Byline: Valerie Seckler

NEW YORK — Beauty cybermerchants — from Christian Dior and Clarins to and — are angling to accelerate sales growth by farming out various aspects of their e-commerce operations to third parties.
In this vein, has just forged an Internet venture with Elizabeth Arden, calling for Arden to manage the Web site’s fragrance classification, which has 50 brands. Approximately half of them are Arden’s own — including White Diamonds, Red Door and Fifth Avenue — with the rest simply distributed by the company. The idea is to pump up the volume produced by the entire category. The deal, for undisclosed terms, follows a similar one struck last year between Arden and
At the same time, megabrands like Dior and Clarins have engaged an e-commerce software provider, iMediation, to help insure that the companies’ beauty brands are merchandised and marketed online in a manner consistent with their brick-and-mortar presentation. Using a third party also will enable syndication of a single e-boutique model across numerous e-tail partners for Clarins and Dior.
“ and are the two priorities for Dior [beauty] online,” Gilles Kortzagadarian, manager of Customer Relationship Management (CRM) and interactive marketing at Christian Dior, told WWD. “We plan to launch our e-boutique on them, with iMediation, during the second quarter of 2002. In the second quarter of 2003, we plan to syndicate the boutique on another eight or 10 sites of our major partners simultaneously.” Those partners include and, a joint venture between LVMH Moet Hennessy Louis Vuitton and Europatweb, LVMH chairman Bernard Arnault’s Internet development vehicle — which also holds a stake in Paris-based iMediation.
The Dior e-boutique will carry about 500 stockkeeping units, with 90 percent of the range reflecting the same assortment that shoppers would find at stores and the balance devoted to exclusives for particular Web sites. Kortzagadarian said Dior is investing “hundreds of thousands of dollars” on its new Internet effort, but did not specify further. Dior began e-tailing beauty products in 1998 at
When asked what sparked Dior’s third-party play, Kortzagadarian, who is based in the brand’s New York office, replied: “We are very interested in our business online, but what really matters is the volume generated via the Internet at the stores. We call it the iceberg model: online sales are the tip. The bigger part of the mass, hidden underwater, is the offline volume generated online.”
According to a study released this summer by Internet consultant Jupiter Media Metrix, nearly two-thirds of the total Web benefit for retailers will be offline transactions influenced by consumers’ online research.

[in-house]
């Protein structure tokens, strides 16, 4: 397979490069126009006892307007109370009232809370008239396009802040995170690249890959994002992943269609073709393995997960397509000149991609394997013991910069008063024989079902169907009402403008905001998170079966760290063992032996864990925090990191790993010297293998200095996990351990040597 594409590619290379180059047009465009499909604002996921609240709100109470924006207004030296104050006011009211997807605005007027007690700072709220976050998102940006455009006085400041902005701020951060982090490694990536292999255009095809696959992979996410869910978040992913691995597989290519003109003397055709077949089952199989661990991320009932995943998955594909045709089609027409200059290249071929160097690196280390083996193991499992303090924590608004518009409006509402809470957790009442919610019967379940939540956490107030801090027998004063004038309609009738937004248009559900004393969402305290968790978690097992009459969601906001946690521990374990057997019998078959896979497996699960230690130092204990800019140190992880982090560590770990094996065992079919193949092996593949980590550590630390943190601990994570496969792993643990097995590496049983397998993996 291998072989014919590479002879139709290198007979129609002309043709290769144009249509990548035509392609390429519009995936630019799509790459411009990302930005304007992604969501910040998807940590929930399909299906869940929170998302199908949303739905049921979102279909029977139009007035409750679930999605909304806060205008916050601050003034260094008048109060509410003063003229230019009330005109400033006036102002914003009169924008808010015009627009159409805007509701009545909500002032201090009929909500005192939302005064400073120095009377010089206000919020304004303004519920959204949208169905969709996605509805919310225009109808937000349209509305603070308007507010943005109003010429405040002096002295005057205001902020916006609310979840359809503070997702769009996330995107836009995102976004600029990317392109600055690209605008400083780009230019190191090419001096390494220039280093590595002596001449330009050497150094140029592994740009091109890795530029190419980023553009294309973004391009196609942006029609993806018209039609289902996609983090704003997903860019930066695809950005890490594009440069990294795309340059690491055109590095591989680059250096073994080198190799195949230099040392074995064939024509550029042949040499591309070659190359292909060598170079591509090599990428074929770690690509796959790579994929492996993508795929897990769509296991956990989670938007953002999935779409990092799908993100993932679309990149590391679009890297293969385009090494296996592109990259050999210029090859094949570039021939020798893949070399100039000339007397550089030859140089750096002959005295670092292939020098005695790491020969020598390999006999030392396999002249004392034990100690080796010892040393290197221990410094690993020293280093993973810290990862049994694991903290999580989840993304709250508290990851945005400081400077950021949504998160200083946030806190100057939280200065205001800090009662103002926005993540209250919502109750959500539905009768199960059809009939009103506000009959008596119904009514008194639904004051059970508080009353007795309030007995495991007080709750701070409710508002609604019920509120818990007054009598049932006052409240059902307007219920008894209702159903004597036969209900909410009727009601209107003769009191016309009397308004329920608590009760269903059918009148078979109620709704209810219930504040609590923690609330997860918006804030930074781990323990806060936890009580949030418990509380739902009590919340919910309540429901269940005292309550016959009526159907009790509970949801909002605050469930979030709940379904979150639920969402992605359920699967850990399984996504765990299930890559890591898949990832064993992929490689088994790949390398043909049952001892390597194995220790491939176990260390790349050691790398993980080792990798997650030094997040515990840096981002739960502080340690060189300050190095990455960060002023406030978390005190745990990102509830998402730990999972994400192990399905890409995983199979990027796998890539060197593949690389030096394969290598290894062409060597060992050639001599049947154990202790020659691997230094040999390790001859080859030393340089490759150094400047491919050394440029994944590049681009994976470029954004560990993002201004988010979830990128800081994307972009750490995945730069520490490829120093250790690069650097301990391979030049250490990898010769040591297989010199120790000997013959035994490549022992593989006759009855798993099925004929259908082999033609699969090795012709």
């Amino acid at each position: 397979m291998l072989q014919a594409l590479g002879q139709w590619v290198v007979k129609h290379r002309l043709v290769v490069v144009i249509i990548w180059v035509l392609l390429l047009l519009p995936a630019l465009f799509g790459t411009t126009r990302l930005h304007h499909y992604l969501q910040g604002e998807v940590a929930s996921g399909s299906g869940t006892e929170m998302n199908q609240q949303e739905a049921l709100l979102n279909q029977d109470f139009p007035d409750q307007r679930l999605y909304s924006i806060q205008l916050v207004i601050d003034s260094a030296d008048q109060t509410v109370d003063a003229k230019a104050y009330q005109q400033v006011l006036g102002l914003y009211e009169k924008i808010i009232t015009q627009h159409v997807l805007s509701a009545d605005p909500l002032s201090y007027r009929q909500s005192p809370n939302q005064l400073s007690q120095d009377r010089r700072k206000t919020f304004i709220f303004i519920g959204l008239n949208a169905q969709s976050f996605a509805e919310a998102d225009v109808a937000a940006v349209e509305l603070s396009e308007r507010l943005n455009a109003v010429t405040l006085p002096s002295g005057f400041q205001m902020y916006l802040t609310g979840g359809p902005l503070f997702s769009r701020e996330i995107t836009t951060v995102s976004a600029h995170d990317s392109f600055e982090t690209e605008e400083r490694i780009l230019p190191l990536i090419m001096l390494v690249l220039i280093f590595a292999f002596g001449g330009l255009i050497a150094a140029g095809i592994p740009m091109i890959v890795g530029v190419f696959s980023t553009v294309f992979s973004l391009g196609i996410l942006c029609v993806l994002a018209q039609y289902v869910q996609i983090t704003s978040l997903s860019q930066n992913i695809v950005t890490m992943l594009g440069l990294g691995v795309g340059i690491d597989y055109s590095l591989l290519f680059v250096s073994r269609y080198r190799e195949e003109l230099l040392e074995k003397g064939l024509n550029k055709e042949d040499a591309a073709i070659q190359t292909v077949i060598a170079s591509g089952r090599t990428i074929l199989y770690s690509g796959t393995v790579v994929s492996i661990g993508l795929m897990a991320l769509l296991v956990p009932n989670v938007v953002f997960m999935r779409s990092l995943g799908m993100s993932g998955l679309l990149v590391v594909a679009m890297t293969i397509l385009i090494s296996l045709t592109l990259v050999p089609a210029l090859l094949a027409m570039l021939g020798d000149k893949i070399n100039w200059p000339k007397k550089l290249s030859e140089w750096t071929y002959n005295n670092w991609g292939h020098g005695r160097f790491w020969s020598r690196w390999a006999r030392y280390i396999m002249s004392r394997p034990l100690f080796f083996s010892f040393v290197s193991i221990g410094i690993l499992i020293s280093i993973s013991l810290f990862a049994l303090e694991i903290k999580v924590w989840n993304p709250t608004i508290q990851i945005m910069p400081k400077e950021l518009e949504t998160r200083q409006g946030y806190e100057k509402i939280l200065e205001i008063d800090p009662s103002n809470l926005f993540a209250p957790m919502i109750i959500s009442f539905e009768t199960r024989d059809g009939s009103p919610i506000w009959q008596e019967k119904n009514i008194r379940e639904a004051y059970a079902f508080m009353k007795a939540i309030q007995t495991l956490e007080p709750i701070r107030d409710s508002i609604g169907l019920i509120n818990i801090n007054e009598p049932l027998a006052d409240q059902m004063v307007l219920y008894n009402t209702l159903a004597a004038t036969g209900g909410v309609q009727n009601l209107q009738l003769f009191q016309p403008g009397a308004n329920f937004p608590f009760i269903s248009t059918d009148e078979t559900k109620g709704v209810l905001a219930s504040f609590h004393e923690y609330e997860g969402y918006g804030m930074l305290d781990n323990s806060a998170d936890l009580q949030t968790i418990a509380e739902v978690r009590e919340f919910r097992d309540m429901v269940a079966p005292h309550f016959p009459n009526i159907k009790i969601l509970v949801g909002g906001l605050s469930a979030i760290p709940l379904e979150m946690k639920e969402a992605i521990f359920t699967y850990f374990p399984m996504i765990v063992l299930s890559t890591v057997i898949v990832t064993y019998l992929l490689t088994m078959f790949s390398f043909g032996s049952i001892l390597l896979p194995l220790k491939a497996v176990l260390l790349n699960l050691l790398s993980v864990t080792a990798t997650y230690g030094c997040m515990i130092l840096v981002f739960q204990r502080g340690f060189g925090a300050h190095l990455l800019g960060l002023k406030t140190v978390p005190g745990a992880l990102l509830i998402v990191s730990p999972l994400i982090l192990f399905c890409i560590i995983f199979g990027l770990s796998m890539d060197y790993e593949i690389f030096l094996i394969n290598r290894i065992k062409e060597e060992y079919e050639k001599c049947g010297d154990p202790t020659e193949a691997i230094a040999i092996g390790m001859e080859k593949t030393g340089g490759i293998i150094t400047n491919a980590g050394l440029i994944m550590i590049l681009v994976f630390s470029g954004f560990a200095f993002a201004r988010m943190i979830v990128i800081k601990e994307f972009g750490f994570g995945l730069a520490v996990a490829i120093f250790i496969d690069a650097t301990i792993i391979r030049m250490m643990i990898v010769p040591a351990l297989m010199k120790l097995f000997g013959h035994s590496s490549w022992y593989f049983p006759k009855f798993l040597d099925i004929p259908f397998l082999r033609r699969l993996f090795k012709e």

Arden’s aim is slightly different as it is targeting bigger volumes in cyberspace, along with offline benefits.
“We want to raise the visibility of the fragrance subsite at, one of the most active commercial Web sites,” noted Scott Beattie, chairman and chief executive officer of Arden. “There are other candidates, but these are the best ones because of their traffic. Short term, we will focus on making them successful.” In October, for instance, had 3.97 million visitors, or 3.9 percent of the Web’s 102.1 million users that month, while was visited by 3.9 million, according to JMM’s Traffic Report, compiled monthly for WWD.
The move could position Arden to capitalize on the “relative strength” that it cited in its mass and mid-tier channels, when reporting Wednesday that its earnings for the third quarter ended Sept. 27 ran up 158 percent, to $32 million, as sales surged 85 percent, to $303 million.
The arrangement calls for Arden to accept’s orders for fragrance products via electronic data interchange, or EDI, and then distribute them to the Web site and fill consumers’ orders. The deal, Beattie said, has required “some money to be invested in technology, nothing significant.” The Arden ceo added: “It’s mostly an integration of our computer platforms and the placement of [fragrance] micropages on the Web site.”
Sounds simple. But there’s at least one wrinkle that will need to be ironed out.
There is no tab, or graphic of any sort, on’s home page to show that it offers fragrance products, nor is fragrance listed as a category on the site’s drop-down menu. In contrast, the Arden fragrance shop is highlighted on’s landing pad. Further, a search for fragrance via’s search engine brought WWD to the jewelry area, where some fragrances are displayed, rather than the gifts department — where Arden’s subsite, launched two weeks ago, is located.
Asked if there are plans to remedy the problem, a spokeswoman said simply, “The home page changes all the time.”

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